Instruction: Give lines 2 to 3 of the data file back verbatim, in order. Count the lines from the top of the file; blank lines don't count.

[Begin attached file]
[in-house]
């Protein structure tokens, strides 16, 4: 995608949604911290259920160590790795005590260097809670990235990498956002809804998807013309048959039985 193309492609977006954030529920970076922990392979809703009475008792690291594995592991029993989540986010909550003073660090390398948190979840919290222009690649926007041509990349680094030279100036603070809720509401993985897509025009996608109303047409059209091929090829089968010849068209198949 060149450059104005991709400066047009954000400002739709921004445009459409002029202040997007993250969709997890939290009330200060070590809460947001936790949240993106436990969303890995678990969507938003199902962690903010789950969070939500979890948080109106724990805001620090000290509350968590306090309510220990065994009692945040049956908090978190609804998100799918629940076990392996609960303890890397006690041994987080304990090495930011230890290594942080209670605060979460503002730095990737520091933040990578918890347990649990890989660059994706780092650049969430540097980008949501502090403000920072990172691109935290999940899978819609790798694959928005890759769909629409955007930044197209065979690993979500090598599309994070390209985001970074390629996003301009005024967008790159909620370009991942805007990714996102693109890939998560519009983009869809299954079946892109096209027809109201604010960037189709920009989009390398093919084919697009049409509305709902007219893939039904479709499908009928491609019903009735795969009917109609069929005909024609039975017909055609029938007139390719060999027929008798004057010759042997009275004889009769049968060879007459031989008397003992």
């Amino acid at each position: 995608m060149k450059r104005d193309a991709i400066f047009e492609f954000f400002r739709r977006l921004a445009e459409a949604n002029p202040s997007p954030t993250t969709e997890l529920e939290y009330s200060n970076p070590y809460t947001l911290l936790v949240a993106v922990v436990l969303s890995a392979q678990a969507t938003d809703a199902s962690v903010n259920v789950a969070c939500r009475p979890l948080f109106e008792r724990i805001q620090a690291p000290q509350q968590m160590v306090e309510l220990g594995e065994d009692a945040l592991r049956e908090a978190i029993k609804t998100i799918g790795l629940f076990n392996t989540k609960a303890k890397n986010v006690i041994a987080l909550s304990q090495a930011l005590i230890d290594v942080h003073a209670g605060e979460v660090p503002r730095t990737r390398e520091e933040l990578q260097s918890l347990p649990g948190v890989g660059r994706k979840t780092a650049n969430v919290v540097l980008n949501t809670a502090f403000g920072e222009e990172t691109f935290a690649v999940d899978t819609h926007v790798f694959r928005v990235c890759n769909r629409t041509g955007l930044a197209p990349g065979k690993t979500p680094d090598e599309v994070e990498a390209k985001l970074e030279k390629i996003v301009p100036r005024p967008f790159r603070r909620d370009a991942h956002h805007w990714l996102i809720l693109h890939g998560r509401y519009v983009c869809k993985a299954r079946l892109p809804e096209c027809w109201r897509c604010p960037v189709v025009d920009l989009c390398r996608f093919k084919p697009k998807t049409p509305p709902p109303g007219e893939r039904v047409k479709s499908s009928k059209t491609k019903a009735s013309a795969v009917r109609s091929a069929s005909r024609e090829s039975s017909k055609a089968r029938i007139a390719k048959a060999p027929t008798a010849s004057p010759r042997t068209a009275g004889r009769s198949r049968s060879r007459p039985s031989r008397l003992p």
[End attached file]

């Protein structure tokens, strides 16, 4: 995608949604911290259920160590790795005590260097809670990235990498956002809804998807013309048959039985 193309492609977006954030529920970076922990392979809703009475008792690291594995592991029993989540986010909550003073660090390398948190979840919290222009690649926007041509990349680094030279100036603070809720509401993985897509025009996608109303047409059209091929090829089968010849068209198949 060149450059104005991709400066047009954000400002739709921004445009459409002029202040997007993250969709997890939290009330200060070590809460947001936790949240993106436990969303890995678990969507938003199902962690903010789950969070939500979890948080109106724990805001620090000290509350968590306090309510220990065994009692945040049956908090978190609804998100799918629940076990392996609960303890890397006690041994987080304990090495930011230890290594942080209670605060979460503002730095990737520091933040990578918890347990649990890989660059994706780092650049969430540097980008949501502090403000920072990172691109935290999940899978819609790798694959928005890759769909629409955007930044197209065979690993979500090598599309994070390209985001970074390629996003301009005024967008790159909620370009991942805007990714996102693109890939998560519009983009869809299954079946892109096209027809109201604010960037189709920009989009390398093919084919697009049409509305709902007219893939039904479709499908009928491609019903009735795969009917109609069929005909024609039975017909055609029938007139390719060999027929008798004057010759042997009275004889009769049968060879007459031989008397003992």
């Amino acid at each position: 995608m060149k450059r104005d193309a991709i400066f047009e492609f954000f400002r739709r977006l921004a445009e459409a949604n002029p202040s997007p954030t993250t969709e997890l529920e939290y009330s200060n970076p070590y809460t947001l911290l936790v949240a993106v922990v436990l969303s890995a392979q678990a969507t938003d809703a199902s962690v903010n259920v789950a969070c939500r009475p979890l948080f109106e008792r724990i805001q620090a690291p000290q509350q968590m160590v306090e309510l220990g594995e065994d009692a945040l592991r049956e908090a978190i029993k609804t998100i799918g790795l629940f076990n392996t989540k609960a303890k890397n986010v006690i041994a987080l909550s304990q090495a930011l005590i230890d290594v942080h003073a209670g605060e979460v660090p503002r730095t990737r390398e520091e933040l990578q260097s918890l347990p649990g948190v890989g660059r994706k979840t780092a650049n969430v919290v540097l980008n949501t809670a502090f403000g920072e222009e990172t691109f935290a690649v999940d899978t819609h926007v790798f694959r928005v990235c890759n769909r629409t041509g955007l930044a197209p990349g065979k690993t979500p680094d090598e599309v994070e990498a390209k985001l970074e030279k390629i996003v301009p100036r005024p967008f790159r603070r909620d370009a991942h956002h805007w990714l996102i809720l693109h890939g998560r509401y519009v983009c869809k993985a299954r079946l892109p809804e096209c027809w109201r897509c604010p960037v189709v025009d920009l989009c390398r996608f093919k084919p697009k998807t049409p509305p709902p109303g007219e893939r039904v047409k479709s499908s009928k059209t491609k019903a009735s013309a795969v009917r109609s091929a069929s005909r024609e090829s039975s017909k055609a089968r029938i007139a390719k048959a060999p027929t008798a010849s004057p010759r042997t068209a009275g004889r009769s198949r049968s060879r007459p039985s031989r008397l003992p």